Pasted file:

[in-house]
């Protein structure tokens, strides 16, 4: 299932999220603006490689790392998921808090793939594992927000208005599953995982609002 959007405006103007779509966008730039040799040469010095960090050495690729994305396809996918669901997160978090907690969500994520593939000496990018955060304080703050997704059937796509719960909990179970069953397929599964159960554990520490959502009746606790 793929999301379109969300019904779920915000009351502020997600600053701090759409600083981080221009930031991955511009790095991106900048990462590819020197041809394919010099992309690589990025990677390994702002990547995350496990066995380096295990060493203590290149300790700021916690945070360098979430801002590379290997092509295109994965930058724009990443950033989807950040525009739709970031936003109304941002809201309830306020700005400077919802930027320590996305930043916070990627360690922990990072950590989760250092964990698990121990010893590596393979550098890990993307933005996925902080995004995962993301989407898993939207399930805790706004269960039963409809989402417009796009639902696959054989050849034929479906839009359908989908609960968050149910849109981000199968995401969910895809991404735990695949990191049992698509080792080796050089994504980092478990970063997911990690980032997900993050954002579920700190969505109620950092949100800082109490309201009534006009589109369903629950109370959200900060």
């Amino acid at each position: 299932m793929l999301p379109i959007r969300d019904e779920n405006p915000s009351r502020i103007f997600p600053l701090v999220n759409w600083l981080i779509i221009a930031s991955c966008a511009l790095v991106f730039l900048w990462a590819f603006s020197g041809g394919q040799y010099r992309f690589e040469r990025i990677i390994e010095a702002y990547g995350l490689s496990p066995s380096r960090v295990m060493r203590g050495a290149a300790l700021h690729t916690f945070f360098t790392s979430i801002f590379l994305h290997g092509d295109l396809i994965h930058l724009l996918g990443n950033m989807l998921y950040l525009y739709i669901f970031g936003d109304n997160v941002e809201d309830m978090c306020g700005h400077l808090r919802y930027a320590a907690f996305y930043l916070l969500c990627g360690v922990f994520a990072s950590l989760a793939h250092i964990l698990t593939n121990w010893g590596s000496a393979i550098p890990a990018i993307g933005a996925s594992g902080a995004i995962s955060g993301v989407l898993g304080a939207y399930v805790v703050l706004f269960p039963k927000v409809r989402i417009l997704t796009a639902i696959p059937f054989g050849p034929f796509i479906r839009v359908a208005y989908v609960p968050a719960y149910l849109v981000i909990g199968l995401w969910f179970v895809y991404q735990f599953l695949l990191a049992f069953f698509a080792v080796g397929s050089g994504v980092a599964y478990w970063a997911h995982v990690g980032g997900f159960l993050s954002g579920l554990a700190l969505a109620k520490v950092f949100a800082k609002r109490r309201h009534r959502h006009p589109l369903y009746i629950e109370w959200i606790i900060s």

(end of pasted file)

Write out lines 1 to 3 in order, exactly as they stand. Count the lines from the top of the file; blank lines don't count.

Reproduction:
[in-house]
């Protein structure tokens, strides 16, 4: 299932999220603006490689790392998921808090793939594992927000208005599953995982609002 959007405006103007779509966008730039040799040469010095960090050495690729994305396809996918669901997160978090907690969500994520593939000496990018955060304080703050997704059937796509719960909990179970069953397929599964159960554990520490959502009746606790 793929999301379109969300019904779920915000009351502020997600600053701090759409600083981080221009930031991955511009790095991106900048990462590819020197041809394919010099992309690589990025990677390994702002990547995350496990066995380096295990060493203590290149300790700021916690945070360098979430801002590379290997092509295109994965930058724009990443950033989807950040525009739709970031936003109304941002809201309830306020700005400077919802930027320590996305930043916070990627360690922990990072950590989760250092964990698990121990010893590596393979550098890990993307933005996925902080995004995962993301989407898993939207399930805790706004269960039963409809989402417009796009639902696959054989050849034929479906839009359908989908609960968050149910849109981000199968995401969910895809991404735990695949990191049992698509080792080796050089994504980092478990970063997911990690980032997900993050954002579920700190969505109620950092949100800082109490309201009534006009589109369903629950109370959200900060």
């Amino acid at each position: 299932m793929l999301p379109i959007r969300d019904e779920n405006p915000s009351r502020i103007f997600p600053l701090v999220n759409w600083l981080i779509i221009a930031s991955c966008a511009l790095v991106f730039l900048w990462a590819f603006s020197g041809g394919q040799y010099r992309f690589e040469r990025i990677i390994e010095a702002y990547g995350l490689s496990p066995s380096r960090v295990m060493r203590g050495a290149a300790l700021h690729t916690f945070f360098t790392s979430i801002f590379l994305h290997g092509d295109l396809i994965h930058l724009l996918g990443n950033m989807l998921y950040l525009y739709i669901f970031g936003d109304n997160v941002e809201d309830m978090c306020g700005h400077l808090r919802y930027a320590a907690f996305y930043l916070l969500c990627g360690v922990f994520a990072s950590l989760a793939h250092i964990l698990t593939n121990w010893g590596s000496a393979i550098p890990a990018i993307g933005a996925s594992g902080a995004i995962s955060g993301v989407l898993g304080a939207y399930v805790v703050l706004f269960p039963k927000v409809r989402i417009l997704t796009a639902i696959p059937f054989g050849p034929f796509i479906r839009v359908a208005y989908v609960p968050a719960y149910l849109v981000i909990g199968l995401w969910f179970v895809y991404q735990f599953l695949l990191a049992f069953f698509a080792v080796g397929s050089g994504v980092a599964y478990w970063a997911h995982v990690g980032g997900f159960l993050s954002g579920l554990a700190l969505a109620k520490v950092f949100a800082k609002r109490r309201h009534r959502h006009p589109l369903y009746i629950e109370w959200i606790i900060s």